From: Yitzhak Sapir (yitzhaks_at_[hidden])
Date: 2002-10-02 10:52:29
> -----Original Message-----
> From: scleary_at_[hidden] [mailto:scleary_at_[hidden]]
> I often use const as:
> . A hint to the compiler's optimizer
How can the compiler optimize a scoped_ptr? My understanding was that in most cases the compiler cannot optimize based on const, but simply the selection of const vs. non const implementations can lead to optimizations.
> . A hint to other programmers
> const scoped_ptr<T> x(..);
> The pointer object 'x' will *always* point to the same
> object that it is
> constructed with here. It will not be reset() to be null, or
> to point to
> another object.
> but does *not* mean:
> The object being pointed to is const
So does const auto_ptr<T> x(..);
It turns out that const auto_ptr and const scoped_ptr both mean almost the same thing.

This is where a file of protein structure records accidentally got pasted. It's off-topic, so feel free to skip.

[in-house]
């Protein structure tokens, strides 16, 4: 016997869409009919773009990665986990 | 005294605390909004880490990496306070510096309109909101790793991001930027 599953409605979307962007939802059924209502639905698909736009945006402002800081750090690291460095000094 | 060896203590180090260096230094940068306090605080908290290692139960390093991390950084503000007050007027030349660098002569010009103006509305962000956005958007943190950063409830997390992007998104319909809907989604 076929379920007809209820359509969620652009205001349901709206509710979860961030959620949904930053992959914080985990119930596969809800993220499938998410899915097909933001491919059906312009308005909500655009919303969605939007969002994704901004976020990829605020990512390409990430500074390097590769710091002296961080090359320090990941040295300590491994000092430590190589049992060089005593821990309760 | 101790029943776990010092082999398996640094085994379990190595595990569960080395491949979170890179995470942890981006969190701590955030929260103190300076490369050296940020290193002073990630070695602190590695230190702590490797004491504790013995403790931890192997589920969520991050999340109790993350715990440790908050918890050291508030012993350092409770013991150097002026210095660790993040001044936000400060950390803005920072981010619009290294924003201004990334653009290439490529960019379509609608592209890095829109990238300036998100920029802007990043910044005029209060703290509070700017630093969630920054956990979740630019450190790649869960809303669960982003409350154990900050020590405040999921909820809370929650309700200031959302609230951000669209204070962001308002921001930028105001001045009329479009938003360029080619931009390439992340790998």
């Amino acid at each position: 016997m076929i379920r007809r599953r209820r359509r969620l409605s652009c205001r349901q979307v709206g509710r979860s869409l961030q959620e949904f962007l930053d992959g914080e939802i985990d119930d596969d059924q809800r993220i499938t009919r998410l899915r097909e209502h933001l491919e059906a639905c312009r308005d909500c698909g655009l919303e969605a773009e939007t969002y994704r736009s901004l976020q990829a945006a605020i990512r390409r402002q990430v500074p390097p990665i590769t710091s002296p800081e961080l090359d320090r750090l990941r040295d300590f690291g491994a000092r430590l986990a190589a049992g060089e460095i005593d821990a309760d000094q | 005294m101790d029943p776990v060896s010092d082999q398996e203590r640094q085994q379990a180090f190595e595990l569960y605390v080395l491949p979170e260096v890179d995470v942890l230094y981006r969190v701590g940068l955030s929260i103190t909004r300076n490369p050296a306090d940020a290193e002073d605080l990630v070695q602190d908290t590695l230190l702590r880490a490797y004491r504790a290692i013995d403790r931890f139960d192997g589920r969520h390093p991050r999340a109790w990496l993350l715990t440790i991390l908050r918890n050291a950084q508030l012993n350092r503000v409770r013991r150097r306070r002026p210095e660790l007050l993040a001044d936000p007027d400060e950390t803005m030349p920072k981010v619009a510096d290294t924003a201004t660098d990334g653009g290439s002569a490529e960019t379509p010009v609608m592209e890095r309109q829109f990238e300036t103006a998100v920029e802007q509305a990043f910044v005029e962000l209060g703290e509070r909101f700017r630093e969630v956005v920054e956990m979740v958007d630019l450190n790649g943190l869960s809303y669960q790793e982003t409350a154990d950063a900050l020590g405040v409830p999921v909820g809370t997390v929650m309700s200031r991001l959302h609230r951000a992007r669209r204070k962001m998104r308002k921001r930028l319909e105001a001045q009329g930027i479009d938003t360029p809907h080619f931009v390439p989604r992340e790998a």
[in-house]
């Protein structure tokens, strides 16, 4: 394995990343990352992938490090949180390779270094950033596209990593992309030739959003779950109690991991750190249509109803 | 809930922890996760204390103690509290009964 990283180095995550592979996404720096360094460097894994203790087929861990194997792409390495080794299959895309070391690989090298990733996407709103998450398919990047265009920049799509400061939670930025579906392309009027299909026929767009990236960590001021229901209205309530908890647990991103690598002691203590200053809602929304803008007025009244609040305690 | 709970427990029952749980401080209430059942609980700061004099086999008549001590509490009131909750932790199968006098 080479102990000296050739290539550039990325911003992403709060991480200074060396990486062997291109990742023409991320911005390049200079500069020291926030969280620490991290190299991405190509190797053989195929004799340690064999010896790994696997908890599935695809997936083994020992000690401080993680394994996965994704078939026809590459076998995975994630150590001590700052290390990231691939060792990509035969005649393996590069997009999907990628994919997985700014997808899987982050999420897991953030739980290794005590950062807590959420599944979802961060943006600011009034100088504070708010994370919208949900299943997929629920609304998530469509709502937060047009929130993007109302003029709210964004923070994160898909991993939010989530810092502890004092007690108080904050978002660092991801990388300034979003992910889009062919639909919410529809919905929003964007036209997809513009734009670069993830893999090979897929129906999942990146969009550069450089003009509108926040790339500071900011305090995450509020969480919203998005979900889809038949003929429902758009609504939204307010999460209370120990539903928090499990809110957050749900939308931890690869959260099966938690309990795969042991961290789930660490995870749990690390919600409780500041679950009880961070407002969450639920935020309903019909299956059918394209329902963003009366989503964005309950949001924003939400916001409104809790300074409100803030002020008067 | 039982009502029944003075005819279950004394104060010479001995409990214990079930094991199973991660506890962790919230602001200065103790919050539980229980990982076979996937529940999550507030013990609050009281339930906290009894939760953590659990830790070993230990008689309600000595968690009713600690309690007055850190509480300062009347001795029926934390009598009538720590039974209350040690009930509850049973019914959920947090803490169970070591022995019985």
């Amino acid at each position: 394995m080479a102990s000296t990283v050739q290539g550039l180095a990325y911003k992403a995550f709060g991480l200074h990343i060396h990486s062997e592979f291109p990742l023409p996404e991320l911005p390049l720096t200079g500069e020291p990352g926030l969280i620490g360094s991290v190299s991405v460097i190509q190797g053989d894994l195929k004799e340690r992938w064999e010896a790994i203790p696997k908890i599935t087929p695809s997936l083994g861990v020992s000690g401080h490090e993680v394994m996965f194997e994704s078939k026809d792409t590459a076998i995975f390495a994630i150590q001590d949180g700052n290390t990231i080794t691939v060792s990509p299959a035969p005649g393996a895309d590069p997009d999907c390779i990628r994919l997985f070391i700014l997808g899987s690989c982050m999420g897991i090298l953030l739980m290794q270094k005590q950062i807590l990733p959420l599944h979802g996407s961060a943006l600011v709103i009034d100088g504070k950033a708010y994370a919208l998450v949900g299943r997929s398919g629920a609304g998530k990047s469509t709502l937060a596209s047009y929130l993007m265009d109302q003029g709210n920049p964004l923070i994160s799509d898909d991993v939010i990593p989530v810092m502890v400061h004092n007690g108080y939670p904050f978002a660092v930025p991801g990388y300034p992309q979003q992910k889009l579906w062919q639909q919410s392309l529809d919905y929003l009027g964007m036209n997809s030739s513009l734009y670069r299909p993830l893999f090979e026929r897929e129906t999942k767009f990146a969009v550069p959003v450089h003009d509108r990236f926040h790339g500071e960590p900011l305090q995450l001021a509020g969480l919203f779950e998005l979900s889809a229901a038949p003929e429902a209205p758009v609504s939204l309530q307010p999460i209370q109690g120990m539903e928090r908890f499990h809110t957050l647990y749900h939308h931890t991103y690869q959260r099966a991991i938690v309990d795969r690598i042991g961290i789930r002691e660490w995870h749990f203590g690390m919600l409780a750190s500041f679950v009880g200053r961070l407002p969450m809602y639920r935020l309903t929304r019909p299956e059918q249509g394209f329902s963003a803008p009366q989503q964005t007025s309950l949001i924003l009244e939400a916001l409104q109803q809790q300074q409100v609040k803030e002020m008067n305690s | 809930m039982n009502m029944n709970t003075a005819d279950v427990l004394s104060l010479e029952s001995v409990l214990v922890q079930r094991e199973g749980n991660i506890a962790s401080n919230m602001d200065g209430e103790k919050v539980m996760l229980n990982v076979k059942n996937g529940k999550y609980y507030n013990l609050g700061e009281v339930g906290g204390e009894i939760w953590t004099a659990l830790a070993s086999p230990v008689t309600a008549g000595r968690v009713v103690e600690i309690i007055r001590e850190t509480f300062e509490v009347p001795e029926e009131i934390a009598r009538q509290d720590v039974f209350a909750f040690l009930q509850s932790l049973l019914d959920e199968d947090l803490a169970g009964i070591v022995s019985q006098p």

For a moment I thought scoped_ptr takes a bit more space because you can specify a deleter function. I guess it doesn't let you do that, and takes up the same space. Why this asymmetry between shared_ptr and scoped_ptr? Also, why aren't there scoped_dynamic_cast and friends?
> I am not in the general habit of passing scoped_ptr's to
> functions, but if I
> did, I would expect:
> void f(const scoped_ptr<T> &);
> to mean:
> f() cannot change the value of the pointer object
> f() cannot modify the object being pointed to
Is it desirable to allow or support the passing of scoped_ptr's to functions? Both f(scoped_p.get()) and f(scoped_p) must assume that scoped_p does not lose ownership. I think this is usually guaranteed (because the scoped_ptr is based on scope), unless
1) the very rare and probably very undesirable case that someone does delete p; or const_cast<>(scoped_p).reset() somewhere in f(),
and 2) unless someone uses a function that returns scoped_ptr reference declared in an unrelated object (or in a function running in a different thread), and passes that value on. In this case, it is up to the user to guarantee that the scope of the pointer is longer than the scope of the function call. This is true either using scoped_p.get() or scoped_p.
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